The combination here is a great one. It was very smooth and much more juice-like than some of our other green smoothies. The kids and I enjoyed our smoothies on the back patio along with our Favorite Pancakes made into PB&J sandwiches. It was a fun lunch.

Antidepressant withdrawal: find out what to expect and how to manage it

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When the time comes to end a course of antidepressants, many people face concerns about what’s next. So we’re laying out what to expect

Antidepressant withdrawal: find out what to expect and how to manage it

“I have experienced anxiety since childhood and developed depression in my 20s, after the birth of my second child. Following my divorce, I became more affected, at times struggling to cope with my work which involved travelling around the UK delivering training in, ironically, mental health and exercise. Eventually, I went to my GP, who recommended antidepressants and counselling.”

Sarah Bolitho’s story is likely to sound familiar to many. In the UK, the latest NHS statistics from January to March 2021 show that there were 20.2 million antidepressant drugs prescribed, a 1% decrease from 20.5 million items in the previous quarter, and a 3% increase from 19.6 million items for the same quarter in 2019/20. They’re incredibly common, and yet mental health stigma means that there are often unanswered questions about the experience floating around.

One such question is what to expect when you end a course of antidepressants? The length of time an individual will need to take antidepressants varies from person to person, and while one may take them for up to six months, another may continue to take them for five years, or more. But how can you tell when the right time to stop taking them is for you? What should you expect? And how can you do it safely? Read on to find out. But, first, we need to take some time to get to know what we’re dealing with.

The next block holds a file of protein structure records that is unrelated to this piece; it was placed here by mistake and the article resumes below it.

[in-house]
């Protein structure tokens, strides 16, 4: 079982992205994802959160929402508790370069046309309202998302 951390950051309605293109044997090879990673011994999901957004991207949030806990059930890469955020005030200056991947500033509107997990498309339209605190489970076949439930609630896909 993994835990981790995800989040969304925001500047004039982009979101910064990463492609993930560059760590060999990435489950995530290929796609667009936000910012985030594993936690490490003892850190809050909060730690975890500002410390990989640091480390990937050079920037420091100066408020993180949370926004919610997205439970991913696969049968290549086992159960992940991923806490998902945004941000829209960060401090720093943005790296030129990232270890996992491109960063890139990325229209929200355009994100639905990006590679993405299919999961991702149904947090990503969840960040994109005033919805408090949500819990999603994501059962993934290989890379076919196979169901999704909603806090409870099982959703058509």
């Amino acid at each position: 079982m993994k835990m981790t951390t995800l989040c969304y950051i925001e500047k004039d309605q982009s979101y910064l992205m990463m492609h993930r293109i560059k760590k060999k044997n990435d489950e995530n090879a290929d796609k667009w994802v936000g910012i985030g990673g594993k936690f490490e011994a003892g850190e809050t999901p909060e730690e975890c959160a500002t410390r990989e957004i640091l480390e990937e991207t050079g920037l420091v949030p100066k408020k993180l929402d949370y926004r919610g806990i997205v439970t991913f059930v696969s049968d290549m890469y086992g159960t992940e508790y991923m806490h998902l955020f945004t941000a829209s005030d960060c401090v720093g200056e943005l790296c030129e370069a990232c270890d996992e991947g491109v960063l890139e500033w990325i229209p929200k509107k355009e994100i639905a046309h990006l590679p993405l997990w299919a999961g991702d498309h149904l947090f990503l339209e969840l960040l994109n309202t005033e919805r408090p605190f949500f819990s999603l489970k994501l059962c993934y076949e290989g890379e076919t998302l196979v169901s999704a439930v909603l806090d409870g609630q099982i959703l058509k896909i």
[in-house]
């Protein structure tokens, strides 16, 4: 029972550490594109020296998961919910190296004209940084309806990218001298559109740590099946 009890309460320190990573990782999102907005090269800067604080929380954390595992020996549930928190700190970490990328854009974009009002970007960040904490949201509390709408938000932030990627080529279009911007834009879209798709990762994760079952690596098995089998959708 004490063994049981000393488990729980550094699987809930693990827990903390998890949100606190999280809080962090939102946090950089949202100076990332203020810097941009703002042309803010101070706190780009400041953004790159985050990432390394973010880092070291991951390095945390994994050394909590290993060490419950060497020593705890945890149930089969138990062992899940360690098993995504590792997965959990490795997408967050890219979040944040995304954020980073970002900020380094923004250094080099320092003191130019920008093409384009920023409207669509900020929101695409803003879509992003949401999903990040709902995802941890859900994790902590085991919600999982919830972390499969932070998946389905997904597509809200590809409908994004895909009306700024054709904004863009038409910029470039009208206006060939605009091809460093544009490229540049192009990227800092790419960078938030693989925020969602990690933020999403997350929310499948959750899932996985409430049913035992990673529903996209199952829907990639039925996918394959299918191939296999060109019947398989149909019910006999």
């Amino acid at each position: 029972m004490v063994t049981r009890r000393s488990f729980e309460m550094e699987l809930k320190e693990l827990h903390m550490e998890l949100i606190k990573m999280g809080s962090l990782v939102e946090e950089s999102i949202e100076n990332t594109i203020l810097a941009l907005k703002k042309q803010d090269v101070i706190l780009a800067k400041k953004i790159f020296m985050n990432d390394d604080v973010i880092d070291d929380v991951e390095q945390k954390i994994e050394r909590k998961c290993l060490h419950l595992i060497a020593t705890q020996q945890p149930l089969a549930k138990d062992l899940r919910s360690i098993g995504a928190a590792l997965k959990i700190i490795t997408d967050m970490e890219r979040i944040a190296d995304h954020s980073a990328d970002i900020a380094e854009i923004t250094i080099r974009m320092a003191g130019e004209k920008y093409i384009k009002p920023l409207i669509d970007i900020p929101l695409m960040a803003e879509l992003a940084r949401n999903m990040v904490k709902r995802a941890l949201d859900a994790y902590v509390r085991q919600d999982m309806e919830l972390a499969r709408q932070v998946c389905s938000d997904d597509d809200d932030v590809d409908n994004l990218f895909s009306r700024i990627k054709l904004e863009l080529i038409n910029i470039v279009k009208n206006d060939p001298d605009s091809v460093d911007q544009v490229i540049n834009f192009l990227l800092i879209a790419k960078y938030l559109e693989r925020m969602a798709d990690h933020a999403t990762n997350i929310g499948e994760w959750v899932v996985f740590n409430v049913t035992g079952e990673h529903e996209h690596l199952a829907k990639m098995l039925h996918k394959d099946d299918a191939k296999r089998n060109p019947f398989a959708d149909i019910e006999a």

What are antidepressants?

“Antidepressants are medications prescribed for depression, anxiety disorders, obsessive-compulsive disorder (OCD), and some other mental and physical health conditions,” The Royal College of Psychiatrists tells us. “There are almost 30 different kinds of antidepressants. We don’t know for certain how antidepressants work, but they affect the activity of certain chemicals in our brains called neurotransmitters. These pass signals from one brain cell to another. The neurotransmitters most affected by antidepressants are serotonin and noradrenaline.”

And antidepressants can make a huge difference in individuals’ lives. A six-year study by the NIHR Oxford Health Biomedical Research Centre, that looked at the results of more than 500 trials, found that around 60% of people respond to the drugs by two months, with about a 50% reduction in their symptoms.

When is the right time to stop?

From week five of taking them, Sarah recalls feeling more positive, and she noticed that her symptoms were reducing. She had also started counselling at this point, and was gradually starting to identify areas in her life that needed to change, and develop new coping skills. She continued to take the medication for about three years before she decided to speak to her GP.

“I was concerned about coming off the medication, as I was not sure if I would experience depression again, or what the effects of withdrawing would be,” she shares. “I am thankful that I was given good advice to do this slowly – I’m so glad I took the time, as it gave me the confidence that my symptoms were gone and that I could cope.”

According to The Royal College of Psychi

Integrative Health Practitioner Certification